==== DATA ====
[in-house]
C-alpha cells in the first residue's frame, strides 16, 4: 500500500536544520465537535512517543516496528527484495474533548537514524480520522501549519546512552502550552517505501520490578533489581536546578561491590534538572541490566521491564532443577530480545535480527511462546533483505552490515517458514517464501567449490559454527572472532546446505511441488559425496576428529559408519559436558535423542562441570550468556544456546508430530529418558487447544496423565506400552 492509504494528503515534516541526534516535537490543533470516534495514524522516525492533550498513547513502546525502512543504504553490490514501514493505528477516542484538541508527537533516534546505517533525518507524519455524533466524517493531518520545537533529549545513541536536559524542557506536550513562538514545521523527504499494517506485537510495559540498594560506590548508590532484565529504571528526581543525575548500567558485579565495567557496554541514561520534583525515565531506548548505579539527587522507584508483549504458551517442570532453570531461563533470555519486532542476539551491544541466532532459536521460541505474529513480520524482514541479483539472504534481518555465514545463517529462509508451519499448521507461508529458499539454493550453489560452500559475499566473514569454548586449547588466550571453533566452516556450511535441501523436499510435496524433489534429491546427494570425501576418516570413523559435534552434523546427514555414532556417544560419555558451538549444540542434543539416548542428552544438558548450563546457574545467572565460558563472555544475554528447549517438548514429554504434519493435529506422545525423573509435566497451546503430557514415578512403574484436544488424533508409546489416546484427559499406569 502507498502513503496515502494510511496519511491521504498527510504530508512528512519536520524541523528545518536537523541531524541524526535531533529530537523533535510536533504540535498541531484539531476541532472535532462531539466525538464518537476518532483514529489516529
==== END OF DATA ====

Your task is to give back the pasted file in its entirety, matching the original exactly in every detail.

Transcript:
[in-house]
C-alpha cells in the first residue's frame, strides 16, 4: 500500500536544520465537535512517543516496528527484495474533548537514524480520522501549519546512552502550552517505501520490578533489581536546578561491590534538572541490566521491564532443577530480545535480527511462546533483505552490515517458514517464501567449490559454527572472532546446505511441488559425496576428529559408519559436558535423542562441570550468556544456546508430530529418558487447544496423565506400552 492509504494528503515534516541526534516535537490543533470516534495514524522516525492533550498513547513502546525502512543504504553490490514501514493505528477516542484538541508527537533516534546505517533525518507524519455524533466524517493531518520545537533529549545513541536536559524542557506536550513562538514545521523527504499494517506485537510495559540498594560506590548508590532484565529504571528526581543525575548500567558485579565495567557496554541514561520534583525515565531506548548505579539527587522507584508483549504458551517442570532453570531461563533470555519486532542476539551491544541466532532459536521460541505474529513480520524482514541479483539472504534481518555465514545463517529462509508451519499448521507461508529458499539454493550453489560452500559475499566473514569454548586449547588466550571453533566452516556450511535441501523436499510435496524433489534429491546427494570425501576418516570413523559435534552434523546427514555414532556417544560419555558451538549444540542434543539416548542428552544438558548450563546457574545467572565460558563472555544475554528447549517438548514429554504434519493435529506422545525423573509435566497451546503430557514415578512403574484436544488424533508409546489416546484427559499406569 502507498502513503496515502494510511496519511491521504498527510504530508512528512519536520524541523528545518536537523541531524541524526535531533529530537523533535510536533504540535498541531484539531476541532472535532462531539466525538464518537476518532483514529489516529